• Ahn'Kahet is an underground city that here and there borders natural subterranean life. It features large, glowy mushrooms, insects of different types and sizes and bioluminiscent birds/bats that fly around. It also contains large number of undead that took over the city as well as the few surviving Nerubians that orginally inhabited the city. While the dungeon itself is fairly linear, players are able get a good view of the massive underground caverns from ledges and combinations of creepy music, darkness and mysterious whispers (courtesy of an Old God under whose range of influence the city is located) make this place quite Nightmare Fuellerific.
  • July 20, 2013
    Arivne
    There are a bunch of examples of underground cities in City In A Bottle that could be copied over (along with some editing to make them fit here).
  • July 20, 2013
    m8e
    Could we change the spoiler in the Professor Layton example to this?

  • July 20, 2013
    Specialist290
    As a general observation, one way in which Our Dwarves Are All The Same is that they're often fond of building Underground Cities.

    Literature
    • JRR Tolkien's dwarves often lived in such cities.
      • The Hobbit: Before it was conquered by Smaug and turned into his personal treasure horde, Erebor was a dwarven city ruled by the King Under the Mountain.
      • Lord Of The Rings: Khazad-dum, aka "the Mines of Moria," was one of the oldest and grandest dwarven cities in existence until its inhabitants Dug Too Deep and awakened an angry and powerful balrog.
      • The Silmarillion: Two other dwarven cities, Nogrod and Belegost, existed in the Blue Mountains, and dwarves from them carved out the Thousand Caves of Menegroth which served as the capital of the Elven kingdom of Doriath. All three were sunk beneath the sea at the end of the First Age.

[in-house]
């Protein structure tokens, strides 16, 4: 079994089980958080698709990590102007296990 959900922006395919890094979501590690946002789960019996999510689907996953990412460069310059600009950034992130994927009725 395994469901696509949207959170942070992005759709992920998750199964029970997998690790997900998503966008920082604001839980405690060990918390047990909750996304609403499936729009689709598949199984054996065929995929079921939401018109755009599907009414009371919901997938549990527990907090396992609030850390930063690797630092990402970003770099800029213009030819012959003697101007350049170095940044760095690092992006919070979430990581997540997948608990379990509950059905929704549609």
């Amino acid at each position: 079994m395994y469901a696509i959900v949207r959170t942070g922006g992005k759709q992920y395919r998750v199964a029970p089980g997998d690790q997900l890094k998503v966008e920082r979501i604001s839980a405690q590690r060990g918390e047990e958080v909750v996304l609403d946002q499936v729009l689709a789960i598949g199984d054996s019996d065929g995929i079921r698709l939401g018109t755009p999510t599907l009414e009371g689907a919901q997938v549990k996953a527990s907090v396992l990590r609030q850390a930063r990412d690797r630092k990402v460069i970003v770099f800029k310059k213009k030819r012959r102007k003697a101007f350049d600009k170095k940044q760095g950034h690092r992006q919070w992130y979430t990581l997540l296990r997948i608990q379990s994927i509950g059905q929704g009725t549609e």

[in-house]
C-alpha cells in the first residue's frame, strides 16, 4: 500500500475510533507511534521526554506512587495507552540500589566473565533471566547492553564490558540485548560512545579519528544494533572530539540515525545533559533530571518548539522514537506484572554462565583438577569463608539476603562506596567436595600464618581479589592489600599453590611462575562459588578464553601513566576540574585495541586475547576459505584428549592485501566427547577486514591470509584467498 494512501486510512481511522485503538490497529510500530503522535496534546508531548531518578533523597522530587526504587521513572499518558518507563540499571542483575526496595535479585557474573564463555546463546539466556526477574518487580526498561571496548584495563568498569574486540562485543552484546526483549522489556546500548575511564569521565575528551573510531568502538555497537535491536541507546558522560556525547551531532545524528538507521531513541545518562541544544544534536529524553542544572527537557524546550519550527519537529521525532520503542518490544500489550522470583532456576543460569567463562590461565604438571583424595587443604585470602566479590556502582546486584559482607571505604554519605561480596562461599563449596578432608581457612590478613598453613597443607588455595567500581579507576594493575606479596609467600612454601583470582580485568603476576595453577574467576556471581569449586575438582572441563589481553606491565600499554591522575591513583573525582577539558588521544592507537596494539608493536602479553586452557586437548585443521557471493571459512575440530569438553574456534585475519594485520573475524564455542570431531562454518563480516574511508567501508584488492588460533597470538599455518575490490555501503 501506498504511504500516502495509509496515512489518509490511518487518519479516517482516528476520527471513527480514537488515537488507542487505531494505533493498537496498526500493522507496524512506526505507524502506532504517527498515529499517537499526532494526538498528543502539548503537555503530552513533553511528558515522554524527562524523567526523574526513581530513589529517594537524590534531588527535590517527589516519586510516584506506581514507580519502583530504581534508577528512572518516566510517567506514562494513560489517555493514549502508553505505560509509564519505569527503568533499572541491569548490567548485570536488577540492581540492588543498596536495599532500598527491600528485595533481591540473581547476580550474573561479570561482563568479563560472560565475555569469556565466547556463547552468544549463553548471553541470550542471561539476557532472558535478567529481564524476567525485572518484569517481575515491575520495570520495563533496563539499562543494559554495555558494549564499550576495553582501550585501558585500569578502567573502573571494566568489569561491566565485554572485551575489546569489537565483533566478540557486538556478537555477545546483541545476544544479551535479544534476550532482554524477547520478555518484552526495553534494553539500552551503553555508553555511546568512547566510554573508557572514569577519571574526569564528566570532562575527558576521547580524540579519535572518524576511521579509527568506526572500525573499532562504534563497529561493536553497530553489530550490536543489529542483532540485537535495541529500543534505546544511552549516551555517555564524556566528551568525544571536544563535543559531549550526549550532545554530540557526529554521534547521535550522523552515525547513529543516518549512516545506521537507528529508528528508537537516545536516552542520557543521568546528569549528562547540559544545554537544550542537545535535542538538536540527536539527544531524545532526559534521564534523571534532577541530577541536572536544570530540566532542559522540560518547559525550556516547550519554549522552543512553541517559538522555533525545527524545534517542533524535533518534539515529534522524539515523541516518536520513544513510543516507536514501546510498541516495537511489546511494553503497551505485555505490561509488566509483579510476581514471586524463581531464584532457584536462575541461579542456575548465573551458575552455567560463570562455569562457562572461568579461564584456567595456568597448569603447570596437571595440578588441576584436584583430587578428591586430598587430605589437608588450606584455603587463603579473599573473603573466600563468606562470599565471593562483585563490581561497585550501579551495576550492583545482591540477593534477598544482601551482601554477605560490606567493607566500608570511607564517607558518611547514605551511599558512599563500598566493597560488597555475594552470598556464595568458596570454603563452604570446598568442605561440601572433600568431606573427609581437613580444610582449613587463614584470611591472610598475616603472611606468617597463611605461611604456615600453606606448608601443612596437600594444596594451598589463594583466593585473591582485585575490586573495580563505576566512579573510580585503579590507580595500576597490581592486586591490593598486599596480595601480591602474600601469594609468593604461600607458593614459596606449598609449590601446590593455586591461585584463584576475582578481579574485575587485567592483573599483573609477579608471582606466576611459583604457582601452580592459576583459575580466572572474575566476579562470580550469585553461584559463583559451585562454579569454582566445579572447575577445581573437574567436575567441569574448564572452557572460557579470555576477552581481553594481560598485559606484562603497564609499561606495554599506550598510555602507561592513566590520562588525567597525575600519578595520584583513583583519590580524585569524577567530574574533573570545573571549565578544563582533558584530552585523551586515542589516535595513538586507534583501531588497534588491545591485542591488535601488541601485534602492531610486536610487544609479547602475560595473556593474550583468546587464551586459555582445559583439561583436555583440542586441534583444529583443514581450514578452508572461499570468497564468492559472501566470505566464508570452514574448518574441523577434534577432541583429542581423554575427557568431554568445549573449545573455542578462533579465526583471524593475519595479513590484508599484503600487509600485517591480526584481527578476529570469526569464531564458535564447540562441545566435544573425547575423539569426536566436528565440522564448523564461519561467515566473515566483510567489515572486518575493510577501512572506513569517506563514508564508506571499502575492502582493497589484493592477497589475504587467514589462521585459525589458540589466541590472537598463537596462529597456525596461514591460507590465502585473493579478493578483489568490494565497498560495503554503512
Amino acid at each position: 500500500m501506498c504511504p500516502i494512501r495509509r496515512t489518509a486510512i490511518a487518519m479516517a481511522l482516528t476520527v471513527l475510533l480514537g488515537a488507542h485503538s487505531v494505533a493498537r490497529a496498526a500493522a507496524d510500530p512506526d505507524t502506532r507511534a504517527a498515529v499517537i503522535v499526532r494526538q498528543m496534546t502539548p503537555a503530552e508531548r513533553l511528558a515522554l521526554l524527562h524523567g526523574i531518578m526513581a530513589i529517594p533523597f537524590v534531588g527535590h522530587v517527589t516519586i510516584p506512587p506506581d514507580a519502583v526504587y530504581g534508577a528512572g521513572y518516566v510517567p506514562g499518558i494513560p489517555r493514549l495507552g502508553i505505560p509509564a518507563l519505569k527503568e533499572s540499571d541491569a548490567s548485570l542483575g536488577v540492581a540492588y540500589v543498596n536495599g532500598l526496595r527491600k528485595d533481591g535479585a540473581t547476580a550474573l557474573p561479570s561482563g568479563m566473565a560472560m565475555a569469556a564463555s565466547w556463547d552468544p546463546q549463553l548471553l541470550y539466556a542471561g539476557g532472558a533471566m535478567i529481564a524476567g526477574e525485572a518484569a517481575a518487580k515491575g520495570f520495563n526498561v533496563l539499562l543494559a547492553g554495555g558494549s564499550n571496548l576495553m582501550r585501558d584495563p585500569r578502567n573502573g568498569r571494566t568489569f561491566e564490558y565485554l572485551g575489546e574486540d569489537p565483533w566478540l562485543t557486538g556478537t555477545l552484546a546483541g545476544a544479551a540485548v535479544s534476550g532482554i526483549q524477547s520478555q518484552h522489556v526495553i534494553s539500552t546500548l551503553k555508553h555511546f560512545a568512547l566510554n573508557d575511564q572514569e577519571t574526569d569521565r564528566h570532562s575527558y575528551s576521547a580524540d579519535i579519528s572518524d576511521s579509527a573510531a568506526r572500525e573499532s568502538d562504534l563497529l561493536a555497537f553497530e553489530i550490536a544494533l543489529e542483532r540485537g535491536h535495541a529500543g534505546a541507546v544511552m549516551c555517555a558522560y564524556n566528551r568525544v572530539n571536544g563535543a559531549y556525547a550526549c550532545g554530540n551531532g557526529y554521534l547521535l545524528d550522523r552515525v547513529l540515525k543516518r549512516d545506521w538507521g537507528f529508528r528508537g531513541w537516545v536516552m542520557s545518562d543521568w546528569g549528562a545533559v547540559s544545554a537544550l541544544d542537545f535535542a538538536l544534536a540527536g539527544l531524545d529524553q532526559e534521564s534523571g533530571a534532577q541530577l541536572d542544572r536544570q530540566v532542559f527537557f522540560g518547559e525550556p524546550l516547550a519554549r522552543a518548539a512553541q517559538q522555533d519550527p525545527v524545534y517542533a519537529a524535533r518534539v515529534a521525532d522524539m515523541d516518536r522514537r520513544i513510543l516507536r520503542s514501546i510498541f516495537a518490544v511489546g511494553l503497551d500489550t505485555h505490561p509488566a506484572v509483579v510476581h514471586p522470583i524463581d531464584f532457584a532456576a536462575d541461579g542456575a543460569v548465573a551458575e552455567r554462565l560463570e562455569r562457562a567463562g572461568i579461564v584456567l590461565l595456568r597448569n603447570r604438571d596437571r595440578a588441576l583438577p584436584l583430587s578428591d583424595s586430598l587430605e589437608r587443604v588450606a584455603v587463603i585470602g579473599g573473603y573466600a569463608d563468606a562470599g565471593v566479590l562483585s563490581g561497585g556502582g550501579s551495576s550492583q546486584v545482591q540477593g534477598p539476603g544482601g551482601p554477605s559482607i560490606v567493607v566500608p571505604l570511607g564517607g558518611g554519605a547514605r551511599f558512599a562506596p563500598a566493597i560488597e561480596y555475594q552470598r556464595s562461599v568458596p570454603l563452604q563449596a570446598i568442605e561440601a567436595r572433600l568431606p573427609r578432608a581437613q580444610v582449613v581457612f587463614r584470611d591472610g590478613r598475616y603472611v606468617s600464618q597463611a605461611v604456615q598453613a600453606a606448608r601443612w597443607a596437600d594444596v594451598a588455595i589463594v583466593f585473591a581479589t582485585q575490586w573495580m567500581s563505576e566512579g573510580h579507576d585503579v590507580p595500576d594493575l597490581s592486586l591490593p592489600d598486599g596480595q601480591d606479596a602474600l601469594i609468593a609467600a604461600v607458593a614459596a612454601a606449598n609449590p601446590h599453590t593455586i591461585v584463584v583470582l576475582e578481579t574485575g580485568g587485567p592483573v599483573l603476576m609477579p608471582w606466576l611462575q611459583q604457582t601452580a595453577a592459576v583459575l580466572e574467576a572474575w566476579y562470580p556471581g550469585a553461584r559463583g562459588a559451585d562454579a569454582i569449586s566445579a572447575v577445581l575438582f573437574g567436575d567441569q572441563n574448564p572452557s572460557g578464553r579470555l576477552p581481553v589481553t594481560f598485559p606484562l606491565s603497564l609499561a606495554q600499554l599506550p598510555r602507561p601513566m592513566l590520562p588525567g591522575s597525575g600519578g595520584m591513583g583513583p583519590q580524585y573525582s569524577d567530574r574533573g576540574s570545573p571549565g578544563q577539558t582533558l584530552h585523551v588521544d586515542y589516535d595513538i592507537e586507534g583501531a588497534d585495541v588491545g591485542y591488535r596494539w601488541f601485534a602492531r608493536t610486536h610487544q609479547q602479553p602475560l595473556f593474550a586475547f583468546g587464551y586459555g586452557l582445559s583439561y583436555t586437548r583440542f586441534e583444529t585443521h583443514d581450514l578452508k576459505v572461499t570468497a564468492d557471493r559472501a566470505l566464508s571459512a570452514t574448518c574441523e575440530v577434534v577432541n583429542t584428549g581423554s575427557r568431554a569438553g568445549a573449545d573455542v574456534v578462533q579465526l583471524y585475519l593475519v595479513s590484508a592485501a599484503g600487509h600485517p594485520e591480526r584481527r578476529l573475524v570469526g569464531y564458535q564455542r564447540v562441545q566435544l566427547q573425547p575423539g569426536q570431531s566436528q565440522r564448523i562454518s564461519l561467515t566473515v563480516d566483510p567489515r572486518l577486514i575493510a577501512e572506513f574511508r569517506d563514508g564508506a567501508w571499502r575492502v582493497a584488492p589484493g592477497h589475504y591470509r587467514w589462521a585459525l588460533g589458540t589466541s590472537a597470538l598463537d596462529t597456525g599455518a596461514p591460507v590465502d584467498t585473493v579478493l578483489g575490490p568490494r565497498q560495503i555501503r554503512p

Video Games
  • July 20, 2013
    Paradisesnake
    Web Comics
  • July 20, 2013
    KZN02
    BIONICLE: the Onu-Matoran of Mata Nui and Metru Nui reside in Onu-Koro and Onu-Metru respectively, both expansive underground cities with huts and tunnels to connect itself and other parts of the island.
  • July 20, 2013
    Paradisesnake
    ^ You got to give more context than that...

    EDIT: That's better.
  • July 20, 2013
    JonnyB
    In Falling Skies, starting with Season 2, the remnants of human civilization are living beneath the city of Charleston, North Carolina in an Apocalypse Bunker.
  • July 20, 2013
    karstovich2
    Literature:
    • The Hyperion Cantos have the high-gravity world Lusus, where all settlements are for some reason underground "Hives" carved into the rock. These are quite extensive; Lusus is a major center of economic and political power in the Hegemony and subsequently (the detective and central character Brawne Lamia's father was a powerful Hegemony Senator).
  • July 23, 2013
    Grahami
    You should probably point out in the test that humans would have a hard time living underground due to lack of vitamin D they would normally gain from sun exposure.
  • July 28, 2013
    Earnest
    Bump for hats.
  • July 28, 2013
    FrodoGoofballCoTV
    Literature:
    • In The Hunger Games, Area 13 is a former Apocalypse Bunker that acts as a semi-independent city state. Daily life is extremely regimented; presumably this lifestyle, along with a diet of future food enables humans to survive underground for long periods.
    • In The Chronicles Of Narnia, adventurers seeking to solve the kidnapping of Caspian's son discover a previously unknown subterranean civilization of the Inhuman Borough type. It turns out the local inhabitants are slaves captured from an even deeper cavern biome.
    Live Action Television:
http://tvtropes.org/pmwiki/discussion.php?id=0vtaw0zrcmz1d9ivtilo7oqv&trope=UndergroundCity